Like most college students after graduation, women’s studies graduate student Allegra Itsoga wasn’t sure what she wanted to do for a career. Her inspiration came from one of her economics professors, who was from Ghana and talked positively about being taught by Peace Corps volunteers. With a B.A. in French and development economics from the University of San Francisco, as well as an interest in Francophone countries, Itsoga’s transition to Peace Corps volunteer made sense. The Peace Corps is a service opportunity for driven innovators to immerse themselves in a community abroad, working side-by-side with locals to address challenges of today.
In 2003, Itsoga, a native of Watertown, Conn., joined the Corps and was sent to Gabon, located in Central Africa, where she spent 27 months living with a host family. During those months she developed and implemented English as a Second Language curriculum for children, ages 11 to 19, and organized and implemented an AIDS Awareness March with 5,000 students, as well as increasing levels of AIDS education and awareness. “Because of my fluency in French, I was able to immerse myself in the culture really well,” Itsoga says. She loved the experience so much, she decided to stay an additional 14 months.
Living abroad for Itsoga was easy; the harder part was coming back to the States. Her time in the Peace Corps ignited her passion for social justice and made her realize that interacting with communities and individuals was a must for her future employment. “After an experience like the Peace Corps, I knew I couldn’t work for a for-profit company,” she says. She found her next opportunity at the Connecticut Public Broadcasting Network, where she started as a customer service representative and worked her way up to events management. Itsoga believed in the mission of public broadcasting, which is dedicated to providing diverse communities with a mix of entertainment programs and services.
After CPBN, Itsoga worked at Juvenile Diabetes Research Foundation (JDRF), which is focused on funding Type I diabetes research. Itsoga’s focus at JDRF was event fundraising with families who had a member with Type I diabetes and were passionate about funding research. Both at CPBN and JDRF, Itsoga enjoyed the development more than the fundraising, but was skilled at both. “It’s all people skills, “ she says. “It’s all identifying the right people and working with them to make them feel passionate about the cause that you’re working for.”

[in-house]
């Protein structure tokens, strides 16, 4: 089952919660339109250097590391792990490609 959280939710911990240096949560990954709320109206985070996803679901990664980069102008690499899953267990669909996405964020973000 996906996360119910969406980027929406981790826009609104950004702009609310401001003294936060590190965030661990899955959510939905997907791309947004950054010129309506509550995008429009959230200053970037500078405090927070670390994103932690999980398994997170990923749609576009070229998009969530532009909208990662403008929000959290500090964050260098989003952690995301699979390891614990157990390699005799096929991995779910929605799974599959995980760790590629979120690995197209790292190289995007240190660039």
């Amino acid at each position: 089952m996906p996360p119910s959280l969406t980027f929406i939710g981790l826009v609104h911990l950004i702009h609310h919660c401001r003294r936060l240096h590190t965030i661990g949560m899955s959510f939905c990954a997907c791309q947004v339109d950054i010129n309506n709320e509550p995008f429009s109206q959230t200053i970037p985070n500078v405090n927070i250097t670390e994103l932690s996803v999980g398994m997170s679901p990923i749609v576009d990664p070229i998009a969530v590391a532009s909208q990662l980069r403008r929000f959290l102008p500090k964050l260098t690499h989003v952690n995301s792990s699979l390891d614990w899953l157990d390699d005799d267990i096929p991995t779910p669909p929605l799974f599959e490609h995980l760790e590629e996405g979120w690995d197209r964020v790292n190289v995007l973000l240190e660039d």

Currently, Itsoga is director of Le Korsa, a nonprofit organization devoted to improving human lives in Senegal, Africa. Korsa translated from Pulaar, a Fula language spoken mainly by the Fula and Toucouleur peoples in the Senegal River valley area, to English means, “love from respect,” and it shows in the work Le Korsa does. Le Korsa is unique because it works directly with the population to determine what the people want, and then designs projects around those wants.
“Most NGOs do a cookie-cutter project and keep repeating it over and over in other areas,” Itsoga says. These fly-by-night organizations might build a hospital and be gone the next day, leaving the population with no knowledge or funding to run such an operation. “Community-centered development is the only development that is sustainable,” she says.
One such project Itsoga led was the Women’s Health Initiative, which resulted in the Keur
Djiguene Yi Women’s Health Center in Dakar, the first free, government-sanctioned women’s health care facility in Senegal. Itsoga thinks of herself as a facilitator; the real heroes, as far as she’s concerned, are the people she’s working with: The doctors that choose to stay in Senegal and work for practically nothing, the teachers that go into these tiny villages and live without power to help children, the farmers who are growing food and then giving it to the community, and the women who are getting together to do outreach.
With the creation of the women’s center, Itsoga realized she needed to further her education to learn more about why, precisely, projects like the women’s center are so vital. “I knew I wanted to get my master’s, I just wasn’t sure in what,” she explains. Knowing that Itsoga wanted to pursue women’s studies, a friend of hers recommended Southern’s master’s program, where one of the most highly regarded professors in the field, Yi-Chun Tricia Lin, teaches.
Itsoga joined Southern’s women’s studies graduate program in fall 2017. While it’s challenging balancing work with her master’s program, Itsoga says, “the unique thing about the women’s studies department is that they get what it’s like for working women.” Her work at Le Korsa and the curriculum of her master’s program don’t always intersect, although her most recent thesis, on how the patriarchal funding structure of NGO’s disenfranchises small, women-led organizations, is inspired by her nonprofit work.
Her advice to students considering nonprofit work? Do an internship. “You will get so much more as an intern at a nonprofit than doing an internship at a for-profit because nonprofits need interns to breathe,” she says. “We cannot survive without interns/volunteers. So much more responsibility, more interesting projects.” Itsoga also wants to fight negative stereotypes about nonprofits, explaining, “The stigma about no money in nonprofits isn’t true. You won’t be a millionaire, but you can live comfortably. “Plus,” she adds, “you go to bed feeling like you’ve made a difference. Can’t put a price tag on that.”